Readers comment on monkeypox, candidates for School Board and Congress, and more

·5 min read

The impact of monkeypox

It is difficult not to fear monkeypox given the recent uproar. President Joe Biden declaring monkeypox a public health emergency takes me back to when COVID-19 was declared a public health emergency. It is easy to fall into panic, but let’s go over the facts about monkeypox

It is not a new disease. There is a vaccine for it that can be used after exposure. The smallpox vaccine also provides some protection. We are not as vulnerable to it as we were to COVID-19. But, if monkeypox spreads in Gainesville, it will not be difficult to predict who will suffer the most.

A nurse draws a syringe of the monkeypox vaccine.
A nurse draws a syringe of the monkeypox vaccine.

In the Alachua County Community Survey, 78% of respondents ranked access to health care as the most important factor in community health. Cost was ranked as the main barrier. The median Black household income in Alachua is $24,000 less than the median white household income. If monkeypox appeared in Gainesville, it is no secret that those with lower incomes will experience the worst outcomes.

Free community clinics should have protocols in place to help people navigate exposures to monkeypox, so if monkeypox spreads in Gainesville, the most vulnerable in our community have somewhere to go.

Mehrsa Razavi, medical student, University of Florida College of Medicine

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Antiquated technology

Thank you to Carol Lindsey and Shauna Junco for writing their piece in The Sun regarding the University of Florida’s plan to build the Central Energy Plant. As a recent graduate from UF, I would be ashamed if Kent Fuchs and the UF board of trustees went through with their current plan to build this plant. Not only does burning methane have extremely harmful health risks, the cost alone is egregious.

It is embarrassing to think that such an innovative institution would stoop to this antiquated method to uphold its growing energy needs when there are much cleaner and cheaper options. On the UF Central Energy Plant Project webpage, it states that they considered “environmental impact,” which is deceitful to its students and to the Gainesville community. The least they can do is be transparent about burning one of the most harmful fossil fuels to power their plant.

Alyssa Lewis, Gainesville

Quality candidates

Two years ago, I would have been hard-pressed to name an Alachua County School Board member. Then COVID came, laying bare — and in many cases exacerbating — the challenges facing our district.

I decided to get involved (better late than never), and for the past two years have had the opportunity to help advocate for students, teachers and families in Alachua County. Along the way, I met and worked with many dedicated public servants and community organizers, including School Board candidates Sarah Rockwell and Tina Certain.

Working with Sarah to improve school safety and expand community engagement has been downright humbling. Her combination of intelligence, hard work and kindness will make her an ideal School Board member, and I could not be more excited and grateful for her candidacy.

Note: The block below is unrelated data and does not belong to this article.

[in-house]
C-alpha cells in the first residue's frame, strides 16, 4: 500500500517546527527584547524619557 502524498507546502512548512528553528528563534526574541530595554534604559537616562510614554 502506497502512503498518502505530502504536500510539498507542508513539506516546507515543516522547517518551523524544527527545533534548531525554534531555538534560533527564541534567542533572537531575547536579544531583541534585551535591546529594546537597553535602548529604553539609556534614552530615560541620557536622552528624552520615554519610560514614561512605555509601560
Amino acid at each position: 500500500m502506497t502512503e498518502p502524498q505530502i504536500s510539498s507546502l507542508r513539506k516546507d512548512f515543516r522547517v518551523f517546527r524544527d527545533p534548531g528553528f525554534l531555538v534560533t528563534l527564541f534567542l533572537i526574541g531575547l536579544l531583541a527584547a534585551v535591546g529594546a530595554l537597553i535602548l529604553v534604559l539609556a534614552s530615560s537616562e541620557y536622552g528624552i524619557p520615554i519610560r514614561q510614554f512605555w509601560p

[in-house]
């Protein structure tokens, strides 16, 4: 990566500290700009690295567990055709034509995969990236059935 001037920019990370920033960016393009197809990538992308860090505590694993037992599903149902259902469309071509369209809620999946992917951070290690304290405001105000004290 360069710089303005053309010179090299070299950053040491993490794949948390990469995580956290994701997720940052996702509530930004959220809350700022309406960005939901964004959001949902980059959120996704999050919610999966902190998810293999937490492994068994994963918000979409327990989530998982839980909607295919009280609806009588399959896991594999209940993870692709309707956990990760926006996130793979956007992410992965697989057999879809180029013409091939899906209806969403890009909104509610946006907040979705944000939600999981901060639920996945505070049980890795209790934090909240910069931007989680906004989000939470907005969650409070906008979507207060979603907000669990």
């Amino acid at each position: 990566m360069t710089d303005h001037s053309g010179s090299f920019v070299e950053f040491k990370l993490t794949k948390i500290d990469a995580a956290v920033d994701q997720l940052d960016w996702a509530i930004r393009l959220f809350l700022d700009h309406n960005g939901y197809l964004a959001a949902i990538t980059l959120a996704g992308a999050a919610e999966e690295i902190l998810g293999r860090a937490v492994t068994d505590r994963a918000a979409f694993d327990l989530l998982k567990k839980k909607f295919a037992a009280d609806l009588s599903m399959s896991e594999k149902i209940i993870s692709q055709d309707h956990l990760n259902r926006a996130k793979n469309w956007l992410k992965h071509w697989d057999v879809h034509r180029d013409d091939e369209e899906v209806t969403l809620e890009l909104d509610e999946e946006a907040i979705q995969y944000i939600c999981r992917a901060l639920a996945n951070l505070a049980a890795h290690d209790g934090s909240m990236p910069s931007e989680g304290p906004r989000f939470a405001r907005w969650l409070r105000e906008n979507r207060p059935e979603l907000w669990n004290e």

And after watching and attending too many School Board meetings to count, I challenge anyone to name a more qualified and impressive public servant than Tina Certain. Her fiscal expertise has been a consistent and invaluable contribution to the board, and she always comes prepared and ready to find a solution.

Sarah Rockwell and Tina Certain have my vote, and I strongly urge you to support them on or before Aug. 23.

David Kaplan, Gainesville 

Favored by independents

Independents are the key to U.S. Congress District 3. As he does in 2022, Dr. Tom Wells in both 2018 and 2020 enjoyed strong support from independents and arguably might have won the general election in both contests had he been the nominee. It was unfortunate that in 2020 Wells garnered 32% of the primary vote in a razor-thin, three-way race and narrowly missed the runoff.

In this upcoming race, only Wells has a realistic chance to flip the district. Based on the distribution of the new District 3 registered voters as of June 28, Republicans account for 43.2% of the voters, Democrats 35.1% and “others” (nearly all no party affiliation) 21.7%. These three groups voted in about equal percentages in the general election in 2020.

To overcome the Republican margin over Democrats, the Democratic candidate would need a daunting 68.7% or more of these other voters to win. Roe vs. Wade opposition will help any Democrat some, but not enough. Democrats, with the help of the others, must try to avoid a District 3 threepeat in 2022.

Democrats must support Wells in the upcoming August primary.

Jonathan J. Shuster, Gainesville 

Election pieces online 

The deadline has passed for submitting letters endorsing candidates in the upcoming election. For links to previous letters, opinion columns from the candidates, The Sun’s endorsements and videos of candidate interviews, visit bit.ly/august22electioncolumns.

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This article originally appeared on The Gainesville Sun: Letters on monkeypox, candidates for School Board and Congress, more